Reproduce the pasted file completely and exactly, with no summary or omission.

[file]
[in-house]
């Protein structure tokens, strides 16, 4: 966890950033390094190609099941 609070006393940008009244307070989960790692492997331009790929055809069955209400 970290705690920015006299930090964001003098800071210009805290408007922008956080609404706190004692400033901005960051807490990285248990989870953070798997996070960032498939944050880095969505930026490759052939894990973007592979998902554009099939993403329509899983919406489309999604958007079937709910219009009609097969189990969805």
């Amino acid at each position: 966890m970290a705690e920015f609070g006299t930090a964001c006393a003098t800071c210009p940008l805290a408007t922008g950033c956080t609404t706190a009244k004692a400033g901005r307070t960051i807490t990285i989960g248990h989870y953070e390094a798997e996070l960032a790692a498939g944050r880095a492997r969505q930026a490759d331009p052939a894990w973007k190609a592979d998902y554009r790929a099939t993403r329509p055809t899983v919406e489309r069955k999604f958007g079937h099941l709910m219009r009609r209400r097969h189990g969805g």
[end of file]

[in-house]
């Protein structure tokens, strides 16, 4: 966890950033390094190609099941 609070006393940008009244307070989960790692492997331009790929055809069955209400 970290705690920015006299930090964001003098800071210009805290408007922008956080609404706190004692400033901005960051807490990285248990989870953070798997996070960032498939944050880095969505930026490759052939894990973007592979998902554009099939993403329509899983919406489309999604958007079937709910219009009609097969189990969805």
């Amino acid at each position: 966890m970290a705690e920015f609070g006299t930090a964001c006393a003098t800071c210009p940008l805290a408007t922008g950033c956080t609404t706190a009244k004692a400033g901005r307070t960051i807490t990285i989960g248990h989870y953070e390094a798997e996070l960032a790692a498939g944050r880095a492997r969505q930026a490759d331009p052939a894990w973007k190609a592979d998902y554009r790929a099939t993403r329509p055809t899983v919406e489309r069955k999604f958007g079937h099941l709910m219009r009609r209400r097969h189990g969805g």